In conclusion, the RdRp fidelity of HCV NS5B produces mutational bias in the HCV genome, predominantly characterized by transition mutations, especially A>G and U>C substitutions, in patients with chronic HCV infection. In contrast, RASs at NS3 D168 and NS5A L31 were found to be acquired mainly via transversion substitutions, indicating that the HCV clones with RASs arise via both transition and transversion mutations, and are selected for and proliferate under DAA treatment pressure.
HCV replicon cell lines
HCV replicon cell lines derived from HuH-7 cells were established as described previously25,35, and cultured for 10 years after establishment in Dulbecco’s modified Eagle’s medium supplemented with 10% fetal bovine serum and G418 (0.3 mg/ml)23. These replicon cell lines were passaged every 7 days. RNA samples extracted from the two HCV replicon cell lines at establishment (year 0) and after 10 years’ culture (year 10) were analyzed.
Four patients with HCV infection after liver transplantation, who were assigned to receive all oral DAA therapy at Kyoto University and resulted in non-SVR from September 2015 to December 2018, were enrolled in this study. All four patients have experienced treatment failure with interferon-based regimen and then experienced treatment failure with daclatasvir (60 mg/day) and asunaprevir (200 mg/day) (DCV/ASV) for 24 weeks. Serum samples were collected from the four patients before interferon-based therapy, at treatment failure of interferon-based therapy, before all oral DAA treatment, at treatment failure of DAA treatment, and 18 months after DAA failure. The interferon-based therapies in the four patients were triple therapy with simeprevir (100 mg/day), peginterferon, and ribavirin (SMV/PegIFN/RBV) for the first 12 weeks, followed by dual therapy with peginterferon and ribavirin for another 12 weeks. Serum samples before DAA treatment and at treatment failure were also collected from the four non-LT patients who had treatment failure with 24 week-treatment of DCV/ASV. The serum HCV RNA load was evaluated using a real-time PCR-based quantification method for HCV (COBAS AmpliPrep/COBAS TaqMan HCV Test, Roche Molecular Systems, Pleasanton, CA, USA).
All protocols were approved by the Ethics Committee of Kyoto University. Serum samples and clinical information were obtained with written informed consent based on the Study Protocol R0217. The protocol of this study complied with all provisions of the Declaration of Helsinki.
Single molecular real-time (SMRT) sequencing
SMRT sequencing was conducted using a PacBio RSII and Sequel sequencers, according to the manufacturer’s protocol (Pacific BioScience, Menlo Park, CA, USA)9,10,36. Briefly, total RNA was extracted from the serum using a QIAquick Viral Mini kit (Qiagen, Valencia, CA, USA) and from cell lines using a Qiagen RNeazy mini kit and Qiagen shredder (Qiagen, Valencia, CA, USA). HCV sequences spanning the NS3 and NS5A regions (3120 base) of the HCV genome for the serum samples and spanning NS3 to NS5B (5972 base) for the HCV replicon cell lines were amplified using a PrimeScript One Step RT-PCR kit (Takara Bio, Shiga, Japan) and PrimeSTAR HS kit (Takara Bio, Shiga, Japan) using the HCV-specific primers shown in Supplementary Table 2. The purified DNA product (5 µg) was used to construct the PacBio DNA library, according to the PacBio standard template prep protocol. The samples were sequenced on the PacBio RSII or Sequel platform on a single SMRT cell per sample. P6C4 polymerase was used for the sequencing reaction and 6-h movie windows were used for signal detection. After raw sequence data were generated, base-calling and CCS read generation were performed using version 22.214.171.124 of PacBio’s instrument control and SMRT analysis software with default parameters12,37. To ensure a high accuracy of the sequence reads, we selected CCS reads with at least 5 passes around the closed loop SMRTbells (5-pass CCS reads). The output sequences are provided in FASTQ format.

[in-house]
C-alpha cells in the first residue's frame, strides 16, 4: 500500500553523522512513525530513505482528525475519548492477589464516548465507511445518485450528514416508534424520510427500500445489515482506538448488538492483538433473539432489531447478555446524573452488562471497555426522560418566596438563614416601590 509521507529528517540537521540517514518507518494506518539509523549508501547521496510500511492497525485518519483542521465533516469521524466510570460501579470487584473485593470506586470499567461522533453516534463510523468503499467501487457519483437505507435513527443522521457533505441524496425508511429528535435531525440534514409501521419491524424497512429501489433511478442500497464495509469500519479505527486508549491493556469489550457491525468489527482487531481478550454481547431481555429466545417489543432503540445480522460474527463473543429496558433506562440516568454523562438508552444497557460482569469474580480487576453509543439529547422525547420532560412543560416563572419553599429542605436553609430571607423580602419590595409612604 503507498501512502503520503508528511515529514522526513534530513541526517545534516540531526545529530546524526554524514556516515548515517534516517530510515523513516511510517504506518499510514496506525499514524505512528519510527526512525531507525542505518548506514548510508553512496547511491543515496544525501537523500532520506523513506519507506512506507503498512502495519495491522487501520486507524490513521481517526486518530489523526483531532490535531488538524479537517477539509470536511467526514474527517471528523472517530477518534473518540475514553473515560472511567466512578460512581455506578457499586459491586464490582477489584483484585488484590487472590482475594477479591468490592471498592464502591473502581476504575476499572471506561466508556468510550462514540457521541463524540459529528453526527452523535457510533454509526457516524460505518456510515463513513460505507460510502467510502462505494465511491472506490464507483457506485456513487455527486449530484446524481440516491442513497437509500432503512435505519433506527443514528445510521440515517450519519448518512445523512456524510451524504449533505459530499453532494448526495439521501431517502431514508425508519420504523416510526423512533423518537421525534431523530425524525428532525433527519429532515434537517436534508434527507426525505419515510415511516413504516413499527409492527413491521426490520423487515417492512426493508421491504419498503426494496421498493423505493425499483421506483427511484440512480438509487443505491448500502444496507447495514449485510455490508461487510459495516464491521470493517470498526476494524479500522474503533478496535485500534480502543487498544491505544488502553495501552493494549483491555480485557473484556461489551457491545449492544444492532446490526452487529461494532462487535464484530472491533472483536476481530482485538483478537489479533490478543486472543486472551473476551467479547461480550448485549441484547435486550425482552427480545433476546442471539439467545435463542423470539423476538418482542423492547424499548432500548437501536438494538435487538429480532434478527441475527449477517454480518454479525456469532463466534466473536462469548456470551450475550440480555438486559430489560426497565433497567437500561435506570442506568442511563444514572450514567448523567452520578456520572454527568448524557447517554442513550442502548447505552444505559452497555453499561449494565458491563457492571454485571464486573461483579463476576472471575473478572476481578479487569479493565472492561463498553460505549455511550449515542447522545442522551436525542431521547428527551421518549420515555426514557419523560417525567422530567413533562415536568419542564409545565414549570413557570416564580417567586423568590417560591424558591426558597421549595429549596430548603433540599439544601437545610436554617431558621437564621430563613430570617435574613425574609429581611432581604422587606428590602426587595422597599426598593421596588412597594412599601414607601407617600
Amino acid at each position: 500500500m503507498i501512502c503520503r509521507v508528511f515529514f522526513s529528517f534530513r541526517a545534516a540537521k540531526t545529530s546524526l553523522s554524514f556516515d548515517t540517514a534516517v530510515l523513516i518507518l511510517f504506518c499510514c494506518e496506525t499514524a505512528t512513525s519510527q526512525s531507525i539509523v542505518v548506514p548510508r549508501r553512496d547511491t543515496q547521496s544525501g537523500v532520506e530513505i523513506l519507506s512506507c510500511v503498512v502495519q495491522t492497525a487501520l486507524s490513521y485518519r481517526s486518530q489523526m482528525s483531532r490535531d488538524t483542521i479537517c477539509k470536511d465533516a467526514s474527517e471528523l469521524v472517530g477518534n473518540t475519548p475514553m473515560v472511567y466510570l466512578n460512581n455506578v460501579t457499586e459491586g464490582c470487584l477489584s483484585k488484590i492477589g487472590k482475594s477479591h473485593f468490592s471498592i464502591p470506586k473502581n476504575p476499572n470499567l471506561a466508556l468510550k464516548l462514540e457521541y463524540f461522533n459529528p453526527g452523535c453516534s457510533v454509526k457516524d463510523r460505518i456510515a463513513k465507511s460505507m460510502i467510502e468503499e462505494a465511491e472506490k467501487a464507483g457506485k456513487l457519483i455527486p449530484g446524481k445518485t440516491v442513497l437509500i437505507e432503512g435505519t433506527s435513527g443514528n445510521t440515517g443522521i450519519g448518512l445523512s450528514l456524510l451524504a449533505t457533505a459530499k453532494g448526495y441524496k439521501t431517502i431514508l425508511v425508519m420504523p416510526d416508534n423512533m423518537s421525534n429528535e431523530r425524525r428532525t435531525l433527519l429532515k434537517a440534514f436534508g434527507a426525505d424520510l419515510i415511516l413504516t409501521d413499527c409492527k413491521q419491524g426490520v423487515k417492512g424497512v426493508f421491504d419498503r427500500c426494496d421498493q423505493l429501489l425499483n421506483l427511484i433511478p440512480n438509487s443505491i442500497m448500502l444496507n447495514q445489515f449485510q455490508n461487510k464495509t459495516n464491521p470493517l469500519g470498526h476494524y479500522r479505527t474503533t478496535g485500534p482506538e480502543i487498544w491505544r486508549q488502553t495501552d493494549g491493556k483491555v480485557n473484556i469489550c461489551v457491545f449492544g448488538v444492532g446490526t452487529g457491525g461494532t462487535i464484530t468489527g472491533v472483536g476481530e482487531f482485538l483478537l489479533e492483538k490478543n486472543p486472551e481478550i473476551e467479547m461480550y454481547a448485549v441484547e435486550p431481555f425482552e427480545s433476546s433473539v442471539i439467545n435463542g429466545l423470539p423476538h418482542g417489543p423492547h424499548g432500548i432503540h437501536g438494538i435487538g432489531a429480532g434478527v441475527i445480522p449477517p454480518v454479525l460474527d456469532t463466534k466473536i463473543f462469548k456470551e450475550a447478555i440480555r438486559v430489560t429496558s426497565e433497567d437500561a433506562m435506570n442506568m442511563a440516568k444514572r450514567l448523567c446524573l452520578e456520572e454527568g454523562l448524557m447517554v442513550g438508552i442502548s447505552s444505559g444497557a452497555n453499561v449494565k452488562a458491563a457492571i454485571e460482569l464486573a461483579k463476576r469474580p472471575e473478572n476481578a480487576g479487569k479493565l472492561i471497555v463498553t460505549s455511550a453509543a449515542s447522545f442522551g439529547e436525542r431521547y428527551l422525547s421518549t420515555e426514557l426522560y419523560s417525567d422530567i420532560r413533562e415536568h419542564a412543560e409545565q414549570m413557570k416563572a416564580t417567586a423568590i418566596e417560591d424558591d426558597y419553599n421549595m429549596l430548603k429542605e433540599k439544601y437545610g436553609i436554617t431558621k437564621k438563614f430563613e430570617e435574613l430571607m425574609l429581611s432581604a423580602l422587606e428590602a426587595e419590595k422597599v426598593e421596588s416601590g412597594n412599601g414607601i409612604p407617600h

To evaluate the RAS frequencies, we analyzed the sequence data 5- or more pass CCS reads using LastZ (version 1.0.4) at Galaxy (https://usegalaxy.org/)38. The sequence data were uploaded to the Galaxy web platform and aligned with the reference sequences for the entire HCV genome (GenBank: D90106.1) using the Galaxy public server39.
To generate phylogenetic trees and evaluate the mutational spectrum in the HCV genome, long CCS reads (> 3000 bp, in one case > 2000 bp) were selected using R (version 2.2.1). The selected 10- or more pass CCS reads in the non-LT patients in FASTA format were aligned in Clustal W. In the post-transplantation patients, we selected about 500 viral isolate sequences in descending order of CCS pass number in 5- or more pass CCS reads (Table 1). Phylogenetic analysis and mutational landscape analysis were conducted using these sequence reads. The evolutionary history was inferred using the Maximum Likelihood method. Evolutionary analyses were conducted in MEGA740.
Control experiment to confirm the accuracy of SMRT sequencing
As a control experiment, we first sequenced the NS3/4 and NS5A regions amplified from the HCV-containing plasmid as a template. The SMRT sequencing platform provided a total of 127,200 continuous raw reads covering 3946 bp of the NS3/4 and 5A genome regions derived from the plasmids. Among the total CCS reads generated with the custom PacBio RSII program, we analyzed the error rate of each pass CCS read (Supplementary Table 3). As a result, the mean mismatch error rate of 5- or more pass CCS reads was 0.000252 (SD = 0.000192) per base pair. This indicated an extremely high accuracy of sequence reads achieved by the current SMRT sequencing platform by selecting 5- or more pass CCS reads. Therefore, we used the sequence data with 5- or more pass CCS reads in the subsequent analyses.